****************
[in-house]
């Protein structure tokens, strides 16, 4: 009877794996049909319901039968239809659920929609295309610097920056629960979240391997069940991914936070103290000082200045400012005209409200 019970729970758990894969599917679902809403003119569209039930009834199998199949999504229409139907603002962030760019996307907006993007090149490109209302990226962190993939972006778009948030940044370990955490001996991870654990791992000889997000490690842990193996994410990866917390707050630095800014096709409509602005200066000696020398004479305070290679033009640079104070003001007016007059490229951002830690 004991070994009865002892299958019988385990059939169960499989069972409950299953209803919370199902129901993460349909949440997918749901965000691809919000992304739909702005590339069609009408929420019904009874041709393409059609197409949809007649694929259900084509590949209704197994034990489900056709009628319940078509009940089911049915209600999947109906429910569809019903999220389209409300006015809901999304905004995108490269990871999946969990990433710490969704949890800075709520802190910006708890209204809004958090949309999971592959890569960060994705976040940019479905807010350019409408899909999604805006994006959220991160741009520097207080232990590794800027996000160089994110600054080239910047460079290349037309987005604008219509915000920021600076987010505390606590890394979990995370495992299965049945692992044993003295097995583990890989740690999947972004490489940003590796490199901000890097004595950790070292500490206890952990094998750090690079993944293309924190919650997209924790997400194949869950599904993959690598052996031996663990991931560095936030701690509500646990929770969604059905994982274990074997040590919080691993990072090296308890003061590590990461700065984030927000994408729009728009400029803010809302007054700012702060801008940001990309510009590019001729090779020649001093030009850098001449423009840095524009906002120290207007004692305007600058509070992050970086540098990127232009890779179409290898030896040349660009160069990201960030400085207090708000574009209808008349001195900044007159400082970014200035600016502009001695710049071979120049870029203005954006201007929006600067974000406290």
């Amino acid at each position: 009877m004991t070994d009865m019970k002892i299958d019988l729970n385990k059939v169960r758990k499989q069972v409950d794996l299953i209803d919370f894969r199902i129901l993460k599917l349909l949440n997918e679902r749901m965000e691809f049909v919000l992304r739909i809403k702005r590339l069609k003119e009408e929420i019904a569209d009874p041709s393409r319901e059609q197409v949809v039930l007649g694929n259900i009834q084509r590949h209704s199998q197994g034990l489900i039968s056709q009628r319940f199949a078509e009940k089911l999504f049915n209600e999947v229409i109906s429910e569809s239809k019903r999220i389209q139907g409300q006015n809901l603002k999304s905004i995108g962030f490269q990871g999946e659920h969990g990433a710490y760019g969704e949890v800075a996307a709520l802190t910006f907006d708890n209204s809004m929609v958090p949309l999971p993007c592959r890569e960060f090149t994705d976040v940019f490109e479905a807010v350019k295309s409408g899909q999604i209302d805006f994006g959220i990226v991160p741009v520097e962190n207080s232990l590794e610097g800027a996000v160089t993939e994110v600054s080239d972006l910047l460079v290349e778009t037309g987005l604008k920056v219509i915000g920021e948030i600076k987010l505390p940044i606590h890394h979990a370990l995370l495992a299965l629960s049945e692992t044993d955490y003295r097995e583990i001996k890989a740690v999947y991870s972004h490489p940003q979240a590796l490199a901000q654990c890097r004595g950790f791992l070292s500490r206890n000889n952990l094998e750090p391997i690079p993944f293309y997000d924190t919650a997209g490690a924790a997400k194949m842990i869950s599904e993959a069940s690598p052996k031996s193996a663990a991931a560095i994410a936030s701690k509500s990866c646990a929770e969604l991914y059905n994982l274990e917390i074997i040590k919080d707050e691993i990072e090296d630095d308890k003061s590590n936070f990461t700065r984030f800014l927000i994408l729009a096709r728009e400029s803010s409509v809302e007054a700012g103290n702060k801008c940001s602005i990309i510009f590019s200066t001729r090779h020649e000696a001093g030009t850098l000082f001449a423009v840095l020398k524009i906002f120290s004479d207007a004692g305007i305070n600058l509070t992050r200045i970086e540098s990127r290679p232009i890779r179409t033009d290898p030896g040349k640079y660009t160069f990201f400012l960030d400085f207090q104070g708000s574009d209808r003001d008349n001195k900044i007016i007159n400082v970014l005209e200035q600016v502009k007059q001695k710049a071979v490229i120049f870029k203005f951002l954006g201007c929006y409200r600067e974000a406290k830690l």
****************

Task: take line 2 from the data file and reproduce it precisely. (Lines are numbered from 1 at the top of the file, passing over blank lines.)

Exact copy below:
């Protein structure tokens, strides 16, 4: 009877794996049909319901039968239809659920929609295309610097920056629960979240391997069940991914936070103290000082200045400012005209409200 019970729970758990894969599917679902809403003119569209039930009834199998199949999504229409139907603002962030760019996307907006993007090149490109209302990226962190993939972006778009948030940044370990955490001996991870654990791992000889997000490690842990193996994410990866917390707050630095800014096709409509602005200066000696020398004479305070290679033009640079104070003001007016007059490229951002830690 004991070994009865002892299958019988385990059939169960499989069972409950299953209803919370199902129901993460349909949440997918749901965000691809919000992304739909702005590339069609009408929420019904009874041709393409059609197409949809007649694929259900084509590949209704197994034990489900056709009628319940078509009940089911049915209600999947109906429910569809019903999220389209409300006015809901999304905004995108490269990871999946969990990433710490969704949890800075709520802190910006708890209204809004958090949309999971592959890569960060994705976040940019479905807010350019409408899909999604805006994006959220991160741009520097207080232990590794800027996000160089994110600054080239910047460079290349037309987005604008219509915000920021600076987010505390606590890394979990995370495992299965049945692992044993003295097995583990890989740690999947972004490489940003590796490199901000890097004595950790070292500490206890952990094998750090690079993944293309924190919650997209924790997400194949869950599904993959690598052996031996663990991931560095936030701690509500646990929770969604059905994982274990074997040590919080691993990072090296308890003061590590990461700065984030927000994408729009728009400029803010809302007054700012702060801008940001990309510009590019001729090779020649001093030009850098001449423009840095524009906002120290207007004692305007600058509070992050970086540098990127232009890779179409290898030896040349660009160069990201960030400085207090708000574009209808008349001195900044007159400082970014200035600016502009001695710049071979120049870029203005954006201007929006600067974000406290």